Presentation on theme: "POWERPOINT PRESENTATION SKILLS FOR SCIENTISTS"— Presentation transcript:
1POWERPOINT PRESENTATION SKILLS FOR SCIENTISTS Diane HannemannMcDougal Fellow,Careers & Professional Development&Anindita SinhaMcDougal Fellow, Academic Writing
2Keys to a Successful Presentation Know your AudienceMake it Clear!The Heart of the Matter: Sharp Figures & Pretty PicturesPrepare & PracticeZzzzzz …How You Say it MattersNot Compatible?Closure
3Know Your AudienceIn your field - can jump in with brief background; non-experts - need more set-upPurpose of your talk (Convince? Update? Teach?)Communicate with your audience* size matters* formal vs. discussion formatConvey your enthusiasm about your workDon’t talk over their heads; don’t talk down to them
4Make it Clear - Structure OUTLINE FIRST!!Controls number of slides & provides balance- Budget 2-3 minutes/slide (e.g. 30’ talk = slides)Have one story to tell:- decide on underlying issue to be addressed- divide into logical, heirarchical subquestions- talk should be series of answers to these questionsZoom-In (intro) and Zoom-Out (closure)
5Make it Clear - Concept Style & format - use color to highlight & organize- be consistent (audience knows where to look)Read through presentation and see if main points stand-out- Heading = WHAT or HOW- Summary statement = CONCLUSION“Speaker Support”- It doesn’t carry you -- you are the focus- It supports your message
6Make it Clear - Don’t Lose ‘em Science talk vs. murder mystery -- don’t keep you’re audience hanging!Know the fuzzy borders between experimental evidence and speculation (affects how you formulate your sentences)One concept per slide cluster examples rather than moving through series too quicklyMake sure you can be heard!Frustrate your audience & you lose them!
7The Heart of the Matter: Sharp Figures & Pretty Pictures Clear titleHighlight particular areas/wordsDon’t crowd with too much infoGive credit where credit due- reference published data; borrowed figures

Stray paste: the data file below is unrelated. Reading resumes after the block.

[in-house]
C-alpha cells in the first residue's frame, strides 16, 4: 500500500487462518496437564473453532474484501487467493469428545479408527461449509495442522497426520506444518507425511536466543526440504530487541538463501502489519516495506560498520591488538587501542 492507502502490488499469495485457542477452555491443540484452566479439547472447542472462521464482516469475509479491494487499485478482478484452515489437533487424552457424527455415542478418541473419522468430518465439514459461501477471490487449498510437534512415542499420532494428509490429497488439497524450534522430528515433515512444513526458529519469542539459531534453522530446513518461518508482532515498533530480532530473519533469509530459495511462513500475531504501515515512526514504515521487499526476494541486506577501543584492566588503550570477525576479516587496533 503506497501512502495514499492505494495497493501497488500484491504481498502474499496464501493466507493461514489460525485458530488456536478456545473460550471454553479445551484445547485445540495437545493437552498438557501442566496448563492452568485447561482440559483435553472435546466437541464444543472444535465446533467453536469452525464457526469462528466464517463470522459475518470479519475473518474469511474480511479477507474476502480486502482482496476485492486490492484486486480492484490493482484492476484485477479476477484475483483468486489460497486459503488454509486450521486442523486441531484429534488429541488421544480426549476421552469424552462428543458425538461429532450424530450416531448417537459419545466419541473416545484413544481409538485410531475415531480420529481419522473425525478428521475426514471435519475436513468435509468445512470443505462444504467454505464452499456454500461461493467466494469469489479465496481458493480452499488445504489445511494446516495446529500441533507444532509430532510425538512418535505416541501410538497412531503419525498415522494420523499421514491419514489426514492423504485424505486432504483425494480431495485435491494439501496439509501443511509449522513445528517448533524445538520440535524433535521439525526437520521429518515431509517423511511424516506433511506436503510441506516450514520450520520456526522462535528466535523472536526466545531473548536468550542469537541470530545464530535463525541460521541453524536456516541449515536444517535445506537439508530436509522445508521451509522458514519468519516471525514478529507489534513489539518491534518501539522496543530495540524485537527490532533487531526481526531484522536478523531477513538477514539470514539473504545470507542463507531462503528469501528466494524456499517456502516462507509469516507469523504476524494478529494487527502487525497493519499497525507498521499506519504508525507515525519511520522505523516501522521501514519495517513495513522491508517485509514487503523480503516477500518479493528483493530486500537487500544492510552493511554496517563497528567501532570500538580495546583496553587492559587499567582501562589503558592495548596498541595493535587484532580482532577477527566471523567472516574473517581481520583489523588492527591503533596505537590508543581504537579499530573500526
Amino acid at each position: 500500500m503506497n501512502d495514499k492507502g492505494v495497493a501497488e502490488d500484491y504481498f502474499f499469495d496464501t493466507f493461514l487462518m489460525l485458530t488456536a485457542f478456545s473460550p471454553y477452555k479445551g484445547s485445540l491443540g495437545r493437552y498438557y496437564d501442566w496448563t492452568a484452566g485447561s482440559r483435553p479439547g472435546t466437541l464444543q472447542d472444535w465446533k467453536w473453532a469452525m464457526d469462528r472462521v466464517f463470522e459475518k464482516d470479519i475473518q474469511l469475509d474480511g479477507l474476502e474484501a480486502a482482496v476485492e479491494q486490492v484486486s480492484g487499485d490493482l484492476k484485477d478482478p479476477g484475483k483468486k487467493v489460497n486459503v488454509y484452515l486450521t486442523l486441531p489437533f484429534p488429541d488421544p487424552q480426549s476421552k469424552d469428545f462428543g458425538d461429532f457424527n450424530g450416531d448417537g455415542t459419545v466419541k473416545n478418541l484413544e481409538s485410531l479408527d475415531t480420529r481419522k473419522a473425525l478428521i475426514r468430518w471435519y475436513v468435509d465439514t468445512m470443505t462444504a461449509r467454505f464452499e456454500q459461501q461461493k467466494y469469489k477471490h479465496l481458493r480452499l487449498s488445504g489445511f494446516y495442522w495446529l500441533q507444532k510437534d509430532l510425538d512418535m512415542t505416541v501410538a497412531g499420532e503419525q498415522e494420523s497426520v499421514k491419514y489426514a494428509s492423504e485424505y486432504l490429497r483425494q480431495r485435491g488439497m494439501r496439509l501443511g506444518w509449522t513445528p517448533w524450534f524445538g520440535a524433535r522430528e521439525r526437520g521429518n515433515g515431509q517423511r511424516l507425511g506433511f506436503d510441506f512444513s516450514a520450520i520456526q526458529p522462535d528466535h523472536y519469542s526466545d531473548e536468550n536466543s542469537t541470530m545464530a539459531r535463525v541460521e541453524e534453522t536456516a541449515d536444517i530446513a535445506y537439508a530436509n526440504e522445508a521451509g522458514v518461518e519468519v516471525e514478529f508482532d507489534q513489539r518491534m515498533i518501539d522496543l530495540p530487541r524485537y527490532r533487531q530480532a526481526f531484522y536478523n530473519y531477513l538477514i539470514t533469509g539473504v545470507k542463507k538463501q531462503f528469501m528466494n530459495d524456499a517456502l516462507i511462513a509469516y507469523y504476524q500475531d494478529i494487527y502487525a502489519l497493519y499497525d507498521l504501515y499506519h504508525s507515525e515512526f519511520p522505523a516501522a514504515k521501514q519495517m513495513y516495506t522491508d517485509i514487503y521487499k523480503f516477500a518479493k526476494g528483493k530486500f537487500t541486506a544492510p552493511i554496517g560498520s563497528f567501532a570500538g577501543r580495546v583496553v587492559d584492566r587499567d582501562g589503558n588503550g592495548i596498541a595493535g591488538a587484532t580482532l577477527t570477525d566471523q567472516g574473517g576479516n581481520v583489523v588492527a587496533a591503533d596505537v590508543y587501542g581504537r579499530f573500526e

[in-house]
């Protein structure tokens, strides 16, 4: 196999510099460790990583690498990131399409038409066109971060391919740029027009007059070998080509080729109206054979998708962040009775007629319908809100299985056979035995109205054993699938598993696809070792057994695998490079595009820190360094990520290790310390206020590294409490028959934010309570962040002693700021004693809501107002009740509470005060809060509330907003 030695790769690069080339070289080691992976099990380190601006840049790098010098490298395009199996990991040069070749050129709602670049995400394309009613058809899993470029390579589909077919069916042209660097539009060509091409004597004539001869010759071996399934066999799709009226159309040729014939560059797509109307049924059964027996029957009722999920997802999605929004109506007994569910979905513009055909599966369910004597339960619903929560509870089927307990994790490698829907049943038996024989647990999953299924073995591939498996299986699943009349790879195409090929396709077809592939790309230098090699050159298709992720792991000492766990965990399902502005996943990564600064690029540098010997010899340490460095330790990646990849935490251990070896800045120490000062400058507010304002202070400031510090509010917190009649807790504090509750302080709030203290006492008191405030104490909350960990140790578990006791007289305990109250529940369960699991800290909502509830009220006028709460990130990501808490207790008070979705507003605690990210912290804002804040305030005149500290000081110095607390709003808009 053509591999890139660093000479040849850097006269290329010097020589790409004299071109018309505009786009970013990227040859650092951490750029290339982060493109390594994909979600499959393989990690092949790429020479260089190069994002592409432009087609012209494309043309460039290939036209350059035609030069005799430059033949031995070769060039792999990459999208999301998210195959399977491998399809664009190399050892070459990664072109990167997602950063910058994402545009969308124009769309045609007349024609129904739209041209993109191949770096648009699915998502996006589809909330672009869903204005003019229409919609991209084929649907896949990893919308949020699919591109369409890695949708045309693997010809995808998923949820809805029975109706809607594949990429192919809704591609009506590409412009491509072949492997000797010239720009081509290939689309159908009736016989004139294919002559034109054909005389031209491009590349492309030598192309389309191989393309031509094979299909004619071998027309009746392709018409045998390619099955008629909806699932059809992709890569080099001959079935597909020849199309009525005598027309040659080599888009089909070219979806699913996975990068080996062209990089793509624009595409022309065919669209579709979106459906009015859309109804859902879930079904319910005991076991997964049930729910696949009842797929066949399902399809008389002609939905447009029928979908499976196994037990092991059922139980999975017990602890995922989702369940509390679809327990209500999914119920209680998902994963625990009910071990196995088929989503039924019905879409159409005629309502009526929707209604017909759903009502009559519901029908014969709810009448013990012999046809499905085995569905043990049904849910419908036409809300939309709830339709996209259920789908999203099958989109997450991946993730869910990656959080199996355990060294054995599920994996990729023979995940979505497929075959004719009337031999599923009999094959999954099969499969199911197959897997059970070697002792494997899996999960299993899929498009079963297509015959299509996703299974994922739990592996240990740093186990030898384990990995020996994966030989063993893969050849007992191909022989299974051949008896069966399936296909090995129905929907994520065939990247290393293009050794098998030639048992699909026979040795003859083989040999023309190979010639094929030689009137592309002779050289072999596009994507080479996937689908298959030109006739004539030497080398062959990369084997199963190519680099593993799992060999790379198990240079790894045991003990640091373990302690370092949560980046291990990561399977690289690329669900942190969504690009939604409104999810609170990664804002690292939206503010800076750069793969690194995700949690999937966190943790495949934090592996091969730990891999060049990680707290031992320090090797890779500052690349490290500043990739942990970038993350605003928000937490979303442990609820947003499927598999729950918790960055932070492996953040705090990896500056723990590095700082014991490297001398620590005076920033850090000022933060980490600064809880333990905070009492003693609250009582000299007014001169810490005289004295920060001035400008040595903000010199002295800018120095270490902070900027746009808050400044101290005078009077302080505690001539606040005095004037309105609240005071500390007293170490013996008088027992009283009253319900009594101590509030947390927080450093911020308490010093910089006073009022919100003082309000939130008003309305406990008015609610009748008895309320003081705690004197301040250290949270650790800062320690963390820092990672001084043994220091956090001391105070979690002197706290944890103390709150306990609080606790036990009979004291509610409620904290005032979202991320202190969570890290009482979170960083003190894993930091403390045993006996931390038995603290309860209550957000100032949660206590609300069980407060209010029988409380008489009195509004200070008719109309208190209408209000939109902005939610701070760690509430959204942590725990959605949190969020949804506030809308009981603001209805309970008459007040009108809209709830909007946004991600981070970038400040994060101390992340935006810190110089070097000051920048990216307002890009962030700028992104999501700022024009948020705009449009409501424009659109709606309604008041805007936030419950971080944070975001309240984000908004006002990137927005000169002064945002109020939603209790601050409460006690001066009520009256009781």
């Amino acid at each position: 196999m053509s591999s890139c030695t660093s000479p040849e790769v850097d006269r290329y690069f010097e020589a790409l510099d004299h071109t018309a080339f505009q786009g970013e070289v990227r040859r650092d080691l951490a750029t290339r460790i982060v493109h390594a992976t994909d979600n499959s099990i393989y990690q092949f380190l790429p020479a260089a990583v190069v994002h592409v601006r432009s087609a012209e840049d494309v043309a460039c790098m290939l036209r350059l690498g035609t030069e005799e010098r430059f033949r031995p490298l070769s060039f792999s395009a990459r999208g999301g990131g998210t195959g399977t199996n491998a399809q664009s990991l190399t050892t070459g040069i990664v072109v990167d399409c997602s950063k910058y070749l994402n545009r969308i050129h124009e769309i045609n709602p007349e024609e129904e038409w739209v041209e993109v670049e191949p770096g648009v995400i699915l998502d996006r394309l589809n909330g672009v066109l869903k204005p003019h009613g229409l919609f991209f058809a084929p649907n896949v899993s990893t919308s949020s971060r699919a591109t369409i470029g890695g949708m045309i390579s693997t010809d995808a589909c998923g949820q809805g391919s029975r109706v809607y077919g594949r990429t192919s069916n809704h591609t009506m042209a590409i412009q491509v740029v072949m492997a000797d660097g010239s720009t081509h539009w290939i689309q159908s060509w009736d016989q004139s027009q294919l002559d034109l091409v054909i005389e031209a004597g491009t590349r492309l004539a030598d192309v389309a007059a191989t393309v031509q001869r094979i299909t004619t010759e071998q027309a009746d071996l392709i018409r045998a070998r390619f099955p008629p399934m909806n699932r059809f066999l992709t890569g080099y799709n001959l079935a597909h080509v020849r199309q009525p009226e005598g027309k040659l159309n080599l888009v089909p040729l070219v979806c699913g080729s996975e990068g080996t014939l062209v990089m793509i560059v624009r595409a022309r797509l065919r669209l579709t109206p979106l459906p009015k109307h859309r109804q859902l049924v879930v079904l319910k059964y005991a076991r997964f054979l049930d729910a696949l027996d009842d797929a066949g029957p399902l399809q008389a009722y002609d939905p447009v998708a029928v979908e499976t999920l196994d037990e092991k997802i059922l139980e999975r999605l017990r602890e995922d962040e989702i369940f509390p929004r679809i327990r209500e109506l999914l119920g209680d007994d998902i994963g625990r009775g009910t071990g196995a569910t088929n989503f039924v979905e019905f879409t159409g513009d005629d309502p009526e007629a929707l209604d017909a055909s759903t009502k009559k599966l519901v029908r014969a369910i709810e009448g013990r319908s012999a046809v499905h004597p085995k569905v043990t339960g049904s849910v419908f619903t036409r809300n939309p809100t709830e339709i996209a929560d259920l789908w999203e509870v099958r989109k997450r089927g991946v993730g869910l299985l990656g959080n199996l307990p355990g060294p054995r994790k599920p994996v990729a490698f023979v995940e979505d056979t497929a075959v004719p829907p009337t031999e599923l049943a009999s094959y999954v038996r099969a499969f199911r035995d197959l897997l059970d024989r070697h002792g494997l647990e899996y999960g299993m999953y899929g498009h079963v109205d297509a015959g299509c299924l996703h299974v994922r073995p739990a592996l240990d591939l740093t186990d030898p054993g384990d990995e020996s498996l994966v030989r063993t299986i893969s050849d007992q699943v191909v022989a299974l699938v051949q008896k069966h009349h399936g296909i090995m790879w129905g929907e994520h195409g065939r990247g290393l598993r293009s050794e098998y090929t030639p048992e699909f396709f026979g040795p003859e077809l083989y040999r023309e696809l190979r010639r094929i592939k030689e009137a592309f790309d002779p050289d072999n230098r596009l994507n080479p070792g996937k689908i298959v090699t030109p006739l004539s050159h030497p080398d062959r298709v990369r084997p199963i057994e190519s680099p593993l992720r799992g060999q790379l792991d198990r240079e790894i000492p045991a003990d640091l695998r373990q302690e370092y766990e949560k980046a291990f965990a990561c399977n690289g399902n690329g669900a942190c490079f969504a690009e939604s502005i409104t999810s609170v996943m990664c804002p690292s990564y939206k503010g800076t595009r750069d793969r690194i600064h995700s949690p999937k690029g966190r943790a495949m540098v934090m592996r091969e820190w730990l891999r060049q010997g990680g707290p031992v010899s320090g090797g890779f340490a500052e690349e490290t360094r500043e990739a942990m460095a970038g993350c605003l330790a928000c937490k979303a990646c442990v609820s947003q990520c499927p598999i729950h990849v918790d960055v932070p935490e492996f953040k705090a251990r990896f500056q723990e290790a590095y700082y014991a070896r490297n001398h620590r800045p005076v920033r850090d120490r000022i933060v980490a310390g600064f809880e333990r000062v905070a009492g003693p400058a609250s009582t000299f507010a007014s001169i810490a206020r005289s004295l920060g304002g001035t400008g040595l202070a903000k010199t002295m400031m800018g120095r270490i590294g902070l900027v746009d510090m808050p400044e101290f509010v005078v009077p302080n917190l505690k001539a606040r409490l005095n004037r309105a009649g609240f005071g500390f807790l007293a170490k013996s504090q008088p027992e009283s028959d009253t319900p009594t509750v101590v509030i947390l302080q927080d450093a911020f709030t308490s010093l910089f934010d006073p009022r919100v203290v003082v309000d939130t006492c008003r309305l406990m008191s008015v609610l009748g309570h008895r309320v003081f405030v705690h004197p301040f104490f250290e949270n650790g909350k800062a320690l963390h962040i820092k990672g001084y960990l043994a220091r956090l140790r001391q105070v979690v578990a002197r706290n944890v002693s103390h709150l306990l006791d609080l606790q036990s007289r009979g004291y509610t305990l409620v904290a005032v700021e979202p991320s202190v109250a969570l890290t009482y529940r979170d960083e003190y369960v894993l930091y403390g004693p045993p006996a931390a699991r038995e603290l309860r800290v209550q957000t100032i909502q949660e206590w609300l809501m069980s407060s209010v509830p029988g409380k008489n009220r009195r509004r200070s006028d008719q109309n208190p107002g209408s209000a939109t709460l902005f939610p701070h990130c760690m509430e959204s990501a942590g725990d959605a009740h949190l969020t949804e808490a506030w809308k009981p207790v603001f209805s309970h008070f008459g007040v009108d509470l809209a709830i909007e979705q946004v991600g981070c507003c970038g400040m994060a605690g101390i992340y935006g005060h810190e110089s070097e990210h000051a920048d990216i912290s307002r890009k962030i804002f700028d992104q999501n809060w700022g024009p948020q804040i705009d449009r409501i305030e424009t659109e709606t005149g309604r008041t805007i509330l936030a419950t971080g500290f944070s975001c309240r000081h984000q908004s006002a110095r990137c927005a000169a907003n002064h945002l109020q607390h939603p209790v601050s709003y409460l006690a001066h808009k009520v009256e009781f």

8The Heart of the Matter: Sharp Figures & Pretty Pictures Show badshowing a lot of unreadable info “for effect” - bad!if it can’t be read -- it’s a waste & it annoys audience
9The Heart of the Matter: Sharp Figures & Pretty Pictures Show bad
10The Heart of the Matter: Sharp Figures & Pretty Pictures GOOD(some showmanship here)
11The Heart of the Matter: Sharp Figures & Pretty Pictures GOODUse one of Jen’s figure slides color-coded parts, etc.
12Prepare & Practice Timing (how many slides & length of talk) Memorize intro and first few linesBeware of overpracticing* Don’t memorize entire talk -- stiff & BORING!!* 1X = 10-fold improvement* 2X = twice as good* 3X = polish
13Zzzzzz … Talk to your audience (eye contact, conversational style) Engage your audience by asking questionsKeep it interesting:- share interesting tidbits- give unique examples/analogies- humor disturbs slumberTiny type kills (use at least 18 point font ... ?)If you’re bored, you’re audience is snoring!
14How You Say it Matters Slow down! Don’t read your slides - use as cues VERBAL SKILLSSlow down!Don’t read your slides - use as cuesVary voice tone (conversational)Genuine enthusiasmSPEAK-UPBODY LANGUAGEEye contactStand straight - breatheDon’t overgesture with pointer, etc.Face your audience
15Not Compatible? Ask ahead of time what equipment provided: - overhead projector vs. PowerpointWhat format used:- PC vs. Mac?What type of disk acceptable:- floppy vs. Zip 100, Zip 250?Emergency back-ups:- overheads- handouts
16Closure Summary of conclusions Zoom-out (relevance or application of your work)Next steps (if appropriate)Acknowledgements
17Scientific Talks - Summary 1. Know your audience & their needs2. Tell them a clear story developing each point upon the previous3. Show them the evidence (sharp figures)4. Keep them awake by engaging them5. Give them great delivery -- prepare, practice & SPEAK-UP!6. Share your enthusiasm for your work7. Sell your message with a strong summary of conclusionsMost importantly - Have Fun!